• You are taking an exam after studying hard for days to prepare and attending every class the entire term. However, you woke up this morning with a terrible cold and can’t focus. You know the professor will not allow a rescheduled or make-up test. There is no proctor in the room and you have all of your course material with you.
  • You and your partner have a joint bank account where you are both named. Your partner is one week into a two week trip abroad when a letter comes from the bank. You have to fill out and return a form with both your and your partner’s signatures. If you don’t return the form within two business days you will not be able to use your credit card.
  • You are taking your relative to an urgent doctor’s appointment. The parking lot is quite busy but all three of the parking spots designated for disabled drivers are empty. Your relative has no problem walking, but you are already five minutes late for the appointment.

Choosing simple prompts like the ones suggested above will allow the learners to be more creative and perhaps to even engage in discussion with themselves. The facts may be straightforward, but the huge array of perspectives and outcomes that people can suggest is always impressive. By keeping the dilemma prompt at a level everyone can understand regardless of his or her own background and initial interest, the dialog can be truly inclusive. This allows the person who is running the training session to fall into the role of a true facilitator, which offers the enriching experience of watching individuals converse organically on these provocative questions.


Creating employee awareness for cybersecurity risk management

Cybersecurity is one of the major risk areas for businesses of all sizes and a frequent examination and enforcement priority for regulators. The challenges posed by cybersecurity are diverse and serious – data privacy, breaches of sensitive customer or employee information, business continuity, reputational risk due to information leaks or data loss, physical and financial damage to IT network or infrastructure, and more.

Addressing these threats posed by possible cyberattacks or security weaknesses is very important for organizations, but all protective measures rely upon engagement of employees in accomplishing this objective. Obtaining this engagement requires effective communication to employees to raise their awareness and encourage their understanding of the daily objective at hand.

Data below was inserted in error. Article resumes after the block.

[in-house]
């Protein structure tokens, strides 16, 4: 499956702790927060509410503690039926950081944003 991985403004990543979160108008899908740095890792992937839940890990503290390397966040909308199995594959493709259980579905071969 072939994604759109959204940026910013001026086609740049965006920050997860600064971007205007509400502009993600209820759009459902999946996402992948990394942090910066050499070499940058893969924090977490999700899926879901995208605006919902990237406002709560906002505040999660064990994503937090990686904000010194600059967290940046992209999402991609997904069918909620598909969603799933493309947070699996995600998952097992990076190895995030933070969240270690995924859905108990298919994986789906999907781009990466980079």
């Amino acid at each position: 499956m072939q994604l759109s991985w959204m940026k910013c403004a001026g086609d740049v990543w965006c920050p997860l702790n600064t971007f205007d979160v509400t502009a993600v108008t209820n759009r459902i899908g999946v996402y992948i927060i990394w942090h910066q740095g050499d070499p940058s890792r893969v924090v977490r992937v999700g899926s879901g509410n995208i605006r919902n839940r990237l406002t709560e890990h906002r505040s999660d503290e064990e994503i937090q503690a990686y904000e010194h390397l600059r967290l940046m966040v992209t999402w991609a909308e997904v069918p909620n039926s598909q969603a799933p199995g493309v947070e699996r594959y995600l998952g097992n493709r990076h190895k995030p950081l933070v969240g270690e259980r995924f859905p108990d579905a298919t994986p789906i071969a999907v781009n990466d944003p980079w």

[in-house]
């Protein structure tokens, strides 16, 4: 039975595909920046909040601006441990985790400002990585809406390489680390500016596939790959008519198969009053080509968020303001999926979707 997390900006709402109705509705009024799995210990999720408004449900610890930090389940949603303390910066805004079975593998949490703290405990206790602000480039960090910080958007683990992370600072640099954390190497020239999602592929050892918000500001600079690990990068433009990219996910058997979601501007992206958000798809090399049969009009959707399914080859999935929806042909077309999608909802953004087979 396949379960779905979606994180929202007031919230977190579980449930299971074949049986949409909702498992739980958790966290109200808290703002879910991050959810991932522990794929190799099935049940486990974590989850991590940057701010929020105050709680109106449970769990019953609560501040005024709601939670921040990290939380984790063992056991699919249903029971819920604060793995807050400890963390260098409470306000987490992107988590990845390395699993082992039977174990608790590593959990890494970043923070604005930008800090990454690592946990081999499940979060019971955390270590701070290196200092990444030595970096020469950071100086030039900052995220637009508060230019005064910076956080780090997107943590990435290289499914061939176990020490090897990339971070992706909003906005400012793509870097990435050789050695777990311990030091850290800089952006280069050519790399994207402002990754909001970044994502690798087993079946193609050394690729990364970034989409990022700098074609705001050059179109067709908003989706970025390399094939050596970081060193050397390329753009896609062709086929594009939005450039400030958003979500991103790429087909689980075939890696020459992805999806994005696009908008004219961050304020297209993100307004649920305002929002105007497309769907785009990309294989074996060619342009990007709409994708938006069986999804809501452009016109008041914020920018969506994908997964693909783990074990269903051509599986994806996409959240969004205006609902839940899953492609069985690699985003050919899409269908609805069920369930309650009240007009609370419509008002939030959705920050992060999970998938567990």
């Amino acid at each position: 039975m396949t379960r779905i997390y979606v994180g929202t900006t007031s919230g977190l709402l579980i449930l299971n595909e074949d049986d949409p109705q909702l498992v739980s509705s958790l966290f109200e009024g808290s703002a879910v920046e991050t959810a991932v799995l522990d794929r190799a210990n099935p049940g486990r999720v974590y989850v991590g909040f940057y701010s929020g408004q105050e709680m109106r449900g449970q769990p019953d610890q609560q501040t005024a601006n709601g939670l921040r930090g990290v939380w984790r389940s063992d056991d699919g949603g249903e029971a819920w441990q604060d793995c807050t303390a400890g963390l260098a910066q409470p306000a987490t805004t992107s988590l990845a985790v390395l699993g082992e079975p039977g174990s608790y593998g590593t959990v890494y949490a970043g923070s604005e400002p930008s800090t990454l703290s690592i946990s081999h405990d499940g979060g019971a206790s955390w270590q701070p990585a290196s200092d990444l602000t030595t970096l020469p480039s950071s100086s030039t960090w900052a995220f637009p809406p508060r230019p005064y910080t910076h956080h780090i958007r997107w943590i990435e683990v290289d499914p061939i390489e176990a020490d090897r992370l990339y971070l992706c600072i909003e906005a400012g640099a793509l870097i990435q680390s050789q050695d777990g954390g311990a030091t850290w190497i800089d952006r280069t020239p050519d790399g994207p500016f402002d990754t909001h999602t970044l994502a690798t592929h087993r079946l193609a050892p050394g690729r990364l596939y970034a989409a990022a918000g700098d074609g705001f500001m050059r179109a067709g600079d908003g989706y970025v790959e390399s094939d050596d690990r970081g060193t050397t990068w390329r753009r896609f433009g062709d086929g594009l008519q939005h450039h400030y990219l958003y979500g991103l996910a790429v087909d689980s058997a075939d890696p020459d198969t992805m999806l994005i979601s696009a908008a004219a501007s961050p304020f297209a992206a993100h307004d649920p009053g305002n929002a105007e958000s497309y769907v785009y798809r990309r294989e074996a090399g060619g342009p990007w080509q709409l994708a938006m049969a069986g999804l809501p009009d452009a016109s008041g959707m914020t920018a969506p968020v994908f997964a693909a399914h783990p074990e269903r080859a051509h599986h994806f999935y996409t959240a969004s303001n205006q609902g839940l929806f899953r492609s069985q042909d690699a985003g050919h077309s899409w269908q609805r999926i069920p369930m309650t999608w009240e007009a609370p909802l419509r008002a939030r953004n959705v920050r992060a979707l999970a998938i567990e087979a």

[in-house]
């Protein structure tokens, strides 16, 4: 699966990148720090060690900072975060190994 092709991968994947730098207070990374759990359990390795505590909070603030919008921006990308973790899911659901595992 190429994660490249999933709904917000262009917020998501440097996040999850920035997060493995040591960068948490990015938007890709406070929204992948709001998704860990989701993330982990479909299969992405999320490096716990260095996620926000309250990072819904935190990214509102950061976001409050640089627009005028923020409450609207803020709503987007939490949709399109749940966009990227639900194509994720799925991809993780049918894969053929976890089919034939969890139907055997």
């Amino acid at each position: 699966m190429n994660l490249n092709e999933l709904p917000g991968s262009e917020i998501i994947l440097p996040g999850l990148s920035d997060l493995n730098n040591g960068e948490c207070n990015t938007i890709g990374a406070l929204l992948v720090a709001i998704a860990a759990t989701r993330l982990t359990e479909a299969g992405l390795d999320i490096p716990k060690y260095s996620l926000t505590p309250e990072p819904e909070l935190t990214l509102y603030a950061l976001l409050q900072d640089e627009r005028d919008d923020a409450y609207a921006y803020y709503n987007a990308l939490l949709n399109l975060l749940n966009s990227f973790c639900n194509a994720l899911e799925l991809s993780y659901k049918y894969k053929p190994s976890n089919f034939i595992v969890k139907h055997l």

• Make relevant policies accessible, relatable, and easy to understand: In order for employees to understand their responsibilities in a cybersecurity program, the governing policies and procedures must be simple and straightforward. The policies should be easy to locate on the organization’s intranet or in the policies manual or employee handbook. They should be written in plain English and provide the essential information and guidance necessary for employees to understand what they must do to protect the company and themselves. Individual objectives and obligations should be highlighted and reinforced by line managers.
  • Connect cybersecurity program to stakeholder commitments: For all employees who are not IT professionals, the risks inherent to and controls necessary for cybersecurity may seem abstract. However, there are fundamental organizational values which can be concretely attached to the objectives of a cybersecurity program. Taking the privacy of customer and/or employee data seriously is not an esoteric concept; this is important to every employee on a personal level. Being trustworthy and transparent about this goal, likewise, is something everyone can support for the good of the organization. Establish a connection between the goals of the cybersecurity program and the company’s stakeholders such as customers, business partners, and regulators/supervisors. Emphasizing these duties will enable employees to see how important cybersecurity controls are to those relationships.
  • Set expectations for personal responsibility: As with all compliance risk topics, the tone at the top is critical to establishing the mood in the middle and the buzz at the bottom. Employees will not become prioritize a topic unless leadership clearly and sensibly advocates for its importance. Senior management should express that each person working in an organization has individual accountability for protecting the company from cybersecurity risks and attacks. An employee’s responsibilities may seem minor or not worth publicizing, but these practical measures are often the most fundamental in keeping the organization’s IT systems secure.
  • Emphasize conduct and basic good practices: Every compliance program begins at the beginning. The building blocks of security protections must be strong starting at the most fundamental measures. Advanced protocols and encryption methods are not the message to take to the general employee population. Rather, focus on their own individual conduct and best daily practices, such as caution with data handling to avoid human error like inadvertent e-mails or lost devices and files. It is imperative that the workforce understands and takes responsibility for managing these simple, widespread risks from their own behavior.